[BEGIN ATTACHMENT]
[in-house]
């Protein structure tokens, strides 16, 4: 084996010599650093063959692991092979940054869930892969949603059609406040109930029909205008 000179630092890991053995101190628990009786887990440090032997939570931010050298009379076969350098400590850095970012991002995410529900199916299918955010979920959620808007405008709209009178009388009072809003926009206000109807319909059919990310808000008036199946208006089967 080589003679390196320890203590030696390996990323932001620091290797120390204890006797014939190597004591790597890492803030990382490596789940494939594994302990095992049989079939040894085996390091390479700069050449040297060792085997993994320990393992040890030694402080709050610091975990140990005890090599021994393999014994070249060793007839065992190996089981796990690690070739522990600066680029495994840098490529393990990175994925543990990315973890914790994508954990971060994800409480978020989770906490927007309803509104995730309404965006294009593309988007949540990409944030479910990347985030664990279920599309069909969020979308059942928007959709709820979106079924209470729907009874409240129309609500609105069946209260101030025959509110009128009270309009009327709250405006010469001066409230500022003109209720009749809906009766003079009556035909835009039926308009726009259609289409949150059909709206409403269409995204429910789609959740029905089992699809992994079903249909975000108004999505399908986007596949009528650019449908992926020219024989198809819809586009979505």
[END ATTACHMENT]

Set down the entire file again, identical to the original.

[in-house]
């Protein structure tokens, strides 16, 4: 084996010599650093063959692991092979940054869930892969949603059609406040109930029909205008 000179630092890991053995101190628990009786887990440090032997939570931010050298009379076969350098400590850095970012991002995410529900199916299918955010979920959620808007405008709209009178009388009072809003926009206000109807319909059919990310808000008036199946208006089967 080589003679390196320890203590030696390996990323932001620091290797120390204890006797014939190597004591790597890492803030990382490596789940494939594994302990095992049989079939040894085996390091390479700069050449040297060792085997993994320990393992040890030694402080709050610091975990140990005890090599021994393999014994070249060793007839065992190996089981796990690690070739522990600066680029495994840098490529393990990175994925543990990315973890914790994508954990971060994800409480978020989770906490927007309803509104995730309404965006294009593309988007949540990409944030479910990347985030664990279920599309069909969020979308059942928007959709709820979106079924209470729907009874409240129309609500609105069946209260101030025959509110009128009270309009009327709250405006010469001066409230500022003109209720009749809906009766003079009556035909835009039926308009726009259609289409949150059909709206409403269409995204429910789609959740029905089992699809992994079903249909975000108004999505399908986007596949009528650019449908992926020219024989198809819809586009979505």